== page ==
As we all know we don't have Hashes in STL can anybody please suggest an analogous way of emulating it. Or also has any library added it as a standard component?

Please do let me know

it is a standard component of the library in c++0x see http://www.open-std.org/jtc1/sc22/wg21/ libstdc++ (gcc 4.30) and dinkumware std c++ library implement this natively; boost.tr1 library could be used if you have an older compiler and boost.

#include <iostream>
#include <functional>

int main( int argc, char** argv )
{
  //using libstdc++ TR1 implementation (g++43 -std=c++0x)
  std::cout << std::hash<char*>()( argv[0] ) << '\n' ;

  //using boost.tr1 library ( #include <boost/tr1/functional.hpp> )
  //std::cout << std::tr1::hash<char*>()( argv[0] ) << '\n' ;
}

Hash tables (called unordered_map) are part of tr1, which is mostly being implemented for the next version of C++.

GCC has implemented most of tr1 and it happens to include an implementation of unordered_map. Here's an example mapping names (as std::string) to ages (as int).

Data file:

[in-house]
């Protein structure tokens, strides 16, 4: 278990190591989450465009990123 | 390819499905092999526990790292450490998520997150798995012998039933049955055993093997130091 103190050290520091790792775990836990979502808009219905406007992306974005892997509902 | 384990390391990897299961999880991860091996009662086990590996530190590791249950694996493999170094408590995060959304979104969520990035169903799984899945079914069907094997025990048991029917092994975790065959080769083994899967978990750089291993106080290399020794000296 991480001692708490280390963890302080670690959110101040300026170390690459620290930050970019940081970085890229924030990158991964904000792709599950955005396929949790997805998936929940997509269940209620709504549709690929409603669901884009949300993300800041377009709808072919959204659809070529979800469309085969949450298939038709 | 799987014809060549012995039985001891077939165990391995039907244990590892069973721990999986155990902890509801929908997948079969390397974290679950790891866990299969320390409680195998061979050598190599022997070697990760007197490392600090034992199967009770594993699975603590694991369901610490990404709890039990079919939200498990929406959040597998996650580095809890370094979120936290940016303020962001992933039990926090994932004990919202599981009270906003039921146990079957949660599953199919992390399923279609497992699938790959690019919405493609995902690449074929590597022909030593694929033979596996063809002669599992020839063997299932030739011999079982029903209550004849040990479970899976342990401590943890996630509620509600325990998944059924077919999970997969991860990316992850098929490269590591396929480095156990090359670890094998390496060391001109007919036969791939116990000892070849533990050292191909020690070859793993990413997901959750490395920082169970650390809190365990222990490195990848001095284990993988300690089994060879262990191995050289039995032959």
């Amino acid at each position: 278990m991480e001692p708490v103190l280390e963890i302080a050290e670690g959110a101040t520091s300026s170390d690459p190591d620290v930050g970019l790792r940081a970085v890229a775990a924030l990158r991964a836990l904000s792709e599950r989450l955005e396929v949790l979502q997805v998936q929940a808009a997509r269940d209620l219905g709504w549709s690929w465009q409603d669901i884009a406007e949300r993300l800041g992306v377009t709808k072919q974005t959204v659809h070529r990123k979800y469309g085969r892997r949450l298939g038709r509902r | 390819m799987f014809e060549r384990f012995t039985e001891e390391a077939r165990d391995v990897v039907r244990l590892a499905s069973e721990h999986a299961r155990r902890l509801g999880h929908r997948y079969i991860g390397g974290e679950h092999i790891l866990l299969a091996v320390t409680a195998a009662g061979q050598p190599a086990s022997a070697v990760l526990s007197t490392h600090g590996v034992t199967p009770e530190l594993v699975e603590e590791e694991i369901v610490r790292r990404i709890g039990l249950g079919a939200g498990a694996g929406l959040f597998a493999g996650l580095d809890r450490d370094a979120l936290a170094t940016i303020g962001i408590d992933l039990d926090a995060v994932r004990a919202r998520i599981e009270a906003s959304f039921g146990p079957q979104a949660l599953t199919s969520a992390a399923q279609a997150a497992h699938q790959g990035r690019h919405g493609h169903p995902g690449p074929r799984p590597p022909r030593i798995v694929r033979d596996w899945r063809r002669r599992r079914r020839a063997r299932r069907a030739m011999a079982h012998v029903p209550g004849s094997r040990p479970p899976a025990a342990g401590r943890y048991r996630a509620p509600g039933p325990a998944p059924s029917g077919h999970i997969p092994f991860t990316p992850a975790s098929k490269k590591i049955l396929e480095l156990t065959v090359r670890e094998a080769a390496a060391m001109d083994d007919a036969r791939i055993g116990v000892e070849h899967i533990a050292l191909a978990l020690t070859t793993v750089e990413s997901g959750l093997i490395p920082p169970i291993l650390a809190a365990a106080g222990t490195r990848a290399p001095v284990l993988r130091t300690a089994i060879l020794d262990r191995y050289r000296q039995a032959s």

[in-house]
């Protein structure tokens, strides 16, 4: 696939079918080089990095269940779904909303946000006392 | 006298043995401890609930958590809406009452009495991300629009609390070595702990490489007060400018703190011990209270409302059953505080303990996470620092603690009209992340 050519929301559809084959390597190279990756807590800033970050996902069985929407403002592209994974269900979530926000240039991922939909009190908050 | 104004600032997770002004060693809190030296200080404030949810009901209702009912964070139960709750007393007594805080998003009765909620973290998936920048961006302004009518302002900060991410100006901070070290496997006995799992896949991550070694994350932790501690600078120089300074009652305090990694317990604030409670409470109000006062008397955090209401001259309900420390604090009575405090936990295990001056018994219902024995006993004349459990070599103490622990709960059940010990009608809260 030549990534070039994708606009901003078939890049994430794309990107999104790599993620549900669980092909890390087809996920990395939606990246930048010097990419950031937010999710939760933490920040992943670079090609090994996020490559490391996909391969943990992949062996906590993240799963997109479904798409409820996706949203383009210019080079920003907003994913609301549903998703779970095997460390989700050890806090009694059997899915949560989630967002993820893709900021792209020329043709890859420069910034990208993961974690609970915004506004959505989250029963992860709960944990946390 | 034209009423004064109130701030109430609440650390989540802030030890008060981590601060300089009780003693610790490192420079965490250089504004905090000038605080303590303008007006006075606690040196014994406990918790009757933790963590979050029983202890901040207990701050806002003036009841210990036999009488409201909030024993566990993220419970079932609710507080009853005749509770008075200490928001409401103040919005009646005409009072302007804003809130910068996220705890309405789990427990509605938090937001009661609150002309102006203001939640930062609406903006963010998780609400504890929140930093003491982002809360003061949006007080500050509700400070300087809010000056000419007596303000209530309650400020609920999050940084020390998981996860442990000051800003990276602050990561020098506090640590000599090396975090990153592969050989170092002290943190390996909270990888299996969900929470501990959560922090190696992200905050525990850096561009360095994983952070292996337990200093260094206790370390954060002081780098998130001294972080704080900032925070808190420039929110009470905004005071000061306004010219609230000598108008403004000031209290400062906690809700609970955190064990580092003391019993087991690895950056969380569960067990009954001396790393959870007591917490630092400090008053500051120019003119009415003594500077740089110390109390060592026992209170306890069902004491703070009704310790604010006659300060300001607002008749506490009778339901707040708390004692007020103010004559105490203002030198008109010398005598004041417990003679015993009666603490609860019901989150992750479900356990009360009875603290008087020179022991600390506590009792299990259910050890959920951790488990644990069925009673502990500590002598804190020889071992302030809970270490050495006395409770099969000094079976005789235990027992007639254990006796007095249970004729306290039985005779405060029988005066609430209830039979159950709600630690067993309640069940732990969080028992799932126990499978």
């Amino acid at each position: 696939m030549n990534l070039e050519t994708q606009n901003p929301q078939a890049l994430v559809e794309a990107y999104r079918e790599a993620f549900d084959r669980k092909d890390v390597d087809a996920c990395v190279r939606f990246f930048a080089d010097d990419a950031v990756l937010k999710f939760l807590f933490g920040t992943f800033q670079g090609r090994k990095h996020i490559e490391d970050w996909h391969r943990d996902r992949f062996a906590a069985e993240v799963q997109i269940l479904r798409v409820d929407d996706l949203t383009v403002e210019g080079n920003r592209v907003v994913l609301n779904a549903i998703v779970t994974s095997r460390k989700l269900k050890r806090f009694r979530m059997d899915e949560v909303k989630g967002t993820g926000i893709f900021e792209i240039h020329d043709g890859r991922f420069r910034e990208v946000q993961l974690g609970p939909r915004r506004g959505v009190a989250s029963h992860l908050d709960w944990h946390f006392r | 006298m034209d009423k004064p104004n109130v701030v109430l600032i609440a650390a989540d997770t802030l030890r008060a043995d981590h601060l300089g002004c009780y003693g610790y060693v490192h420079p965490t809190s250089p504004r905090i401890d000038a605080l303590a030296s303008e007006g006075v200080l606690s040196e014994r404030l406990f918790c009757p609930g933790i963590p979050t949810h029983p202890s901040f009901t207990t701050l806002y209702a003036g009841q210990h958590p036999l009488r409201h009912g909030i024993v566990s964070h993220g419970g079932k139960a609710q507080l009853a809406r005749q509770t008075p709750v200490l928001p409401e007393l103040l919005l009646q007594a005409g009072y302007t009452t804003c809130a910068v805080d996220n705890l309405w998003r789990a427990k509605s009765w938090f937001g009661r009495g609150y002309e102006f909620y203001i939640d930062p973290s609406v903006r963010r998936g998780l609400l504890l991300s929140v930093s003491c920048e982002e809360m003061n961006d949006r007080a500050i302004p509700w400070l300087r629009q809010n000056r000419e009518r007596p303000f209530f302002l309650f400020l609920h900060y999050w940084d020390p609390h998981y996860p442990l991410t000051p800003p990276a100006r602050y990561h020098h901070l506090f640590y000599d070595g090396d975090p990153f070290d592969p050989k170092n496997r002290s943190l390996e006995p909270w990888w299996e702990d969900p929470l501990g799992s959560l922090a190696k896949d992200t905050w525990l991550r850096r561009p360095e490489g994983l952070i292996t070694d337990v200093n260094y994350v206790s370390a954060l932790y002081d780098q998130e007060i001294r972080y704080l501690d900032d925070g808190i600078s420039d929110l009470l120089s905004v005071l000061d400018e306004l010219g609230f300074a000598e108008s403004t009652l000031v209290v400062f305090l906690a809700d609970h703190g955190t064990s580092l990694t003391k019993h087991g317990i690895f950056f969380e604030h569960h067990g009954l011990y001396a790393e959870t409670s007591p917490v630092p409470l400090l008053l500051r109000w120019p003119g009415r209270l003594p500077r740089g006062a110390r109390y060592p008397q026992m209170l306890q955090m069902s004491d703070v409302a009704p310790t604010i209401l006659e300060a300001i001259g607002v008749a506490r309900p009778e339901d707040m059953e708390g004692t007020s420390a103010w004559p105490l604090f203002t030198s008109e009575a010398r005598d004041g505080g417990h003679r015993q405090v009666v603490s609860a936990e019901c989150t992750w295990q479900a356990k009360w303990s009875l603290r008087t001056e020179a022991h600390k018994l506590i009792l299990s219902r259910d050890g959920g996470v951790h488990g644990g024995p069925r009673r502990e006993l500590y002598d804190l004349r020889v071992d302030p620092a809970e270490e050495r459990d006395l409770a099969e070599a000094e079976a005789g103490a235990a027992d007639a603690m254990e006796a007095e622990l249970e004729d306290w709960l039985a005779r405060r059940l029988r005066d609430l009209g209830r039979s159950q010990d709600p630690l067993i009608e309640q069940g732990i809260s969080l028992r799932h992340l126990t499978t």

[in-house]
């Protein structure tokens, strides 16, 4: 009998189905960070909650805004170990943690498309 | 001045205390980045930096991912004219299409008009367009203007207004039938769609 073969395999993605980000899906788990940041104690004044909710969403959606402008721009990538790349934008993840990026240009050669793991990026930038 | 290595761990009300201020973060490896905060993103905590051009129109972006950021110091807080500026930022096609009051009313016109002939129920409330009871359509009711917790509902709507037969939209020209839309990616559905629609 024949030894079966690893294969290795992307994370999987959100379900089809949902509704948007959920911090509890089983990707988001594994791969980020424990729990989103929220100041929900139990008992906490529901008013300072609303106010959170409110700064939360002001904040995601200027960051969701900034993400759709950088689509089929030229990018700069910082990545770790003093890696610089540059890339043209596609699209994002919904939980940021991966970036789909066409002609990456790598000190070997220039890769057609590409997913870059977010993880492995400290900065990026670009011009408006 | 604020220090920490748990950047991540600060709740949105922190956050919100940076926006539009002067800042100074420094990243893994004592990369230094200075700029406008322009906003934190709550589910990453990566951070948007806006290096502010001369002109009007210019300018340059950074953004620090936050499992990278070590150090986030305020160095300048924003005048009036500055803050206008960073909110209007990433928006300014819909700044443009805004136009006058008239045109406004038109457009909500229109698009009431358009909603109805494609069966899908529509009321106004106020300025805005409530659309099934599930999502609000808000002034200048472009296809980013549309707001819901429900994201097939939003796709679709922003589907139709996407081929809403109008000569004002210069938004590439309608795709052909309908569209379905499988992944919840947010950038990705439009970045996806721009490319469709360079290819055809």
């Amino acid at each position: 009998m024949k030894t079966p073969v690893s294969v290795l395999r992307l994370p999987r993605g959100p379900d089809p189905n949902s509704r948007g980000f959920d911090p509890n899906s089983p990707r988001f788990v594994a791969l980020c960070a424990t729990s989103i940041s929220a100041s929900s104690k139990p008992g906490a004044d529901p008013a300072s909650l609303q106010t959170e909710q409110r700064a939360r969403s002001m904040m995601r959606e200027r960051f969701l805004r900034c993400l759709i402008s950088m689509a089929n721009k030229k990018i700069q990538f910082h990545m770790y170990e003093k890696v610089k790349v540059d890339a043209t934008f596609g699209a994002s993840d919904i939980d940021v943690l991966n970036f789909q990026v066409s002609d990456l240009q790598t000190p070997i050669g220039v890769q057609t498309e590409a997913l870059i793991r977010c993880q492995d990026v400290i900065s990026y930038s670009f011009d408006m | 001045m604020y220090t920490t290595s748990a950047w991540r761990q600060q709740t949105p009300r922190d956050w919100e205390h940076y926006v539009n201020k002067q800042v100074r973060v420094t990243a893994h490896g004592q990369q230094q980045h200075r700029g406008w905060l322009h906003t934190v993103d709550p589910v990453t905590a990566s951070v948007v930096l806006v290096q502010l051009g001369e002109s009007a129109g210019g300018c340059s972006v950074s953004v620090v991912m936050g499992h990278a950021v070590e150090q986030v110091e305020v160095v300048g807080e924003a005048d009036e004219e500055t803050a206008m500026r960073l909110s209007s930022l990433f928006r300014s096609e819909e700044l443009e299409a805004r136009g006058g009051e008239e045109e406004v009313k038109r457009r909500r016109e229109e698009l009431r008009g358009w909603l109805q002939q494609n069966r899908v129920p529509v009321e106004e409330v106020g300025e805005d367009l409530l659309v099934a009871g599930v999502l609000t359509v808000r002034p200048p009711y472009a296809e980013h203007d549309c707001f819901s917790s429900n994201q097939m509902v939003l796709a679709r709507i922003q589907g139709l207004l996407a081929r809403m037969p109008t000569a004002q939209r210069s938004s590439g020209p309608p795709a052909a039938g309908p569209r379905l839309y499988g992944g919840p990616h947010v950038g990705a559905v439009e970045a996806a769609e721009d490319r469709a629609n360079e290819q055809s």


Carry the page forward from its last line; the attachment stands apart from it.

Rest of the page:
I am not an expert, so I apologize in advance to the daniweb gurus if this code is incorrect in any way. :)

#include <string>
#include <iostream>

#include <tr1/unordered_map>

typedef std::tr1::unordered_map<std::string, int> AgeTable;

int main() {
    AgeTable ages;
    
    ages.insert( std::make_pair( "Joe", 25 ) );
    ages.insert( std::make_pair( "Sally", 18 ) );
    ages.insert( std::make_pair( "Billy", 11 ) );
    
    AgeTable::iterator iter;
    for ( iter = ages.begin(); iter != ages.end(); iter++ ) {
        std::cout << iter->first << " is " << iter->second << std::endl;
    }
}

while going thru STL I came to know something knows as functors. Thought I understood what practically it is but still could not make out it's advantage and usage. Could anybody throw some light over it. I need to know in detail about it.

while going thru STL I came to know something knows as functors. Thought I understood what practically it is but still could not make out it's advantage and usage. Could anybody throw some light over it. I need to know in detail about it.

This isn't related to hash, hope you know that. Ideally creation of a new thread for a new topic is helpful for everyone (rather than e.g. discussing all STL doubts in one thread).

See this link for description of functors AKA function objects or functionoid.

Just use a std::map. You hear me? A std::map. Do you have any good reason to do otherwise? You're probably overestimating the importance of the log n time factor (which hash tables usually still have, albeit in a hidden manner). Of course, maybe you really can't use a std::map for some reason. But I don't see why.

This article has been dead for over six months. Start a new discussion instead.